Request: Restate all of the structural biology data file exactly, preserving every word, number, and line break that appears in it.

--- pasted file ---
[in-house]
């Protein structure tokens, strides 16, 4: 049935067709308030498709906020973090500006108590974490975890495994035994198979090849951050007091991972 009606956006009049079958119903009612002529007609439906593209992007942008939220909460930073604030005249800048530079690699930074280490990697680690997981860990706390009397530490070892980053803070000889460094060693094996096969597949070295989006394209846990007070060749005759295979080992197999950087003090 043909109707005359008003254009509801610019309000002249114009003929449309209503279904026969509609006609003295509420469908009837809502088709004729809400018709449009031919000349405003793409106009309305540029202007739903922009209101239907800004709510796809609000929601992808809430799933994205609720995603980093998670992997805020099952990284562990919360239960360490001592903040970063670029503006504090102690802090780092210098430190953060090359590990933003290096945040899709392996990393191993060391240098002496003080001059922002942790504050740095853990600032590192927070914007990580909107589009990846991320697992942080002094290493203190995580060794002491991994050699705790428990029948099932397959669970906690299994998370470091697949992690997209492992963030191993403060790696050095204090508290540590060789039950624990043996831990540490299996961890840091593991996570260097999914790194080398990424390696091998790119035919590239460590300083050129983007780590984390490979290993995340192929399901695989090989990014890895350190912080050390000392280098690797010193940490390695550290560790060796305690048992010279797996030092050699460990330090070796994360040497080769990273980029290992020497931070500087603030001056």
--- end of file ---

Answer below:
[in-house]
């Protein structure tokens, strides 16, 4: 049935067709308030498709906020973090500006108590974490975890495994035994198979090849951050007091991972 009606956006009049079958119903009612002529007609439906593209992007942008939220909460930073604030005249800048530079690699930074280490990697680690997981860990706390009397530490070892980053803070000889460094060693094996096969597949070295989006394209846990007070060749005759295979080992197999950087003090 043909109707005359008003254009509801610019309000002249114009003929449309209503279904026969509609006609003295509420469908009837809502088709004729809400018709449009031919000349405003793409106009309305540029202007739903922009209101239907800004709510796809609000929601992808809430799933994205609720995603980093998670992997805020099952990284562990919360239960360490001592903040970063670029503006504090102690802090780092210098430190953060090359590990933003290096945040899709392996990393191993060391240098002496003080001059922002942790504050740095853990600032590192927070914007990580909107589009990846991320697992942080002094290493203190995580060794002491991994050699705790428990029948099932397959669970906690299994998370470091697949992690997209492992963030191993403060790696050095204090508290540590060789039950624990043996831990540490299996961890840091593991996570260097999914790194080398990424390696091998790119035919590239460590300083050129983007780590984390490979290993995340192929399901695989090989990014890895350190912080050390000392280098690797010193940490390695550290560790060796305690048992010279797996030092050699460990330090070796994360040497080769990273980029290992020497931070500087603030001056």